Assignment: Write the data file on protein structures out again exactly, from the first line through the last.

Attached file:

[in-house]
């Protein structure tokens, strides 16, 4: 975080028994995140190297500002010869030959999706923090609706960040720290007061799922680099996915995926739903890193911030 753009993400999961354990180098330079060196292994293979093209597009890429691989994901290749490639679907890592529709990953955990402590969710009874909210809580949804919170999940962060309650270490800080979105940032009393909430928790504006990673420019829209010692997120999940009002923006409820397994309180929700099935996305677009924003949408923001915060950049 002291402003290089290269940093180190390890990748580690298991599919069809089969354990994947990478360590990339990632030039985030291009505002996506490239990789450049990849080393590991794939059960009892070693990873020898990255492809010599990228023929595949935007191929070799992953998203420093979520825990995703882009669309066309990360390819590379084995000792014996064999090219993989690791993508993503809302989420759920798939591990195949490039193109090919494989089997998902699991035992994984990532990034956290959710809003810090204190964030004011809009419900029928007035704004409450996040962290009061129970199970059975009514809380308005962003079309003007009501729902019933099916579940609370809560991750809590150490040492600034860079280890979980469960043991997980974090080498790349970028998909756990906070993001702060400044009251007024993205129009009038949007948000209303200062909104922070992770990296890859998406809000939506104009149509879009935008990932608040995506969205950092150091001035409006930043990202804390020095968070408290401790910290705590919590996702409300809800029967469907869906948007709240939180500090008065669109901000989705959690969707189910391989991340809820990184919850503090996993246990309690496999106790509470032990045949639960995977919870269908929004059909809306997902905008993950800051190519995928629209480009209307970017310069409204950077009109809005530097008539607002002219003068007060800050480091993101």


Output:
[in-house]
């Protein structure tokens, strides 16, 4: 975080028994995140190297500002010869030959999706923090609706960040720290007061799922680099996915995926739903890193911030 753009993400999961354990180098330079060196292994293979093209597009890429691989994901290749490639679907890592529709990953955990402590969710009874909210809580949804919170999940962060309650270490800080979105940032009393909430928790504006990673420019829209010692997120999940009002923006409820397994309180929700099935996305677009924003949408923001915060950049 002291402003290089290269940093180190390890990748580690298991599919069809089969354990994947990478360590990339990632030039985030291009505002996506490239990789450049990849080393590991794939059960009892070693990873020898990255492809010599990228023929595949935007191929070799992953998203420093979520825990995703882009669309066309990360390819590379084995000792014996064999090219993989690791993508993503809302989420759920798939591990195949490039193109090919494989089997998902699991035992994984990532990034956290959710809003810090204190964030004011809009419900029928007035704004409450996040962290009061129970199970059975009514809380308005962003079309003007009501729902019933099916579940609370809560991750809590150490040492600034860079280890979980469960043991997980974090080498790349970028998909756990906070993001702060400044009251007024993205129009009038949007948000209303200062909104922070992770990296890859998406809000939506104009149509879009935008990932608040995506969205950092150091001035409006930043990202804390020095968070408290401790910290705590919590996702409300809800029967469907869906948007709240939180500090008065669109901000989705959690969707189910391989991340809820990184919850503090996993246990309690496999106790509470032990045949639960995977919870269908929004059909809306997902905008993950800051190519995928629209480009209307970017310069409204950077009109809005530097008539607002002219003068007060800050480091993101």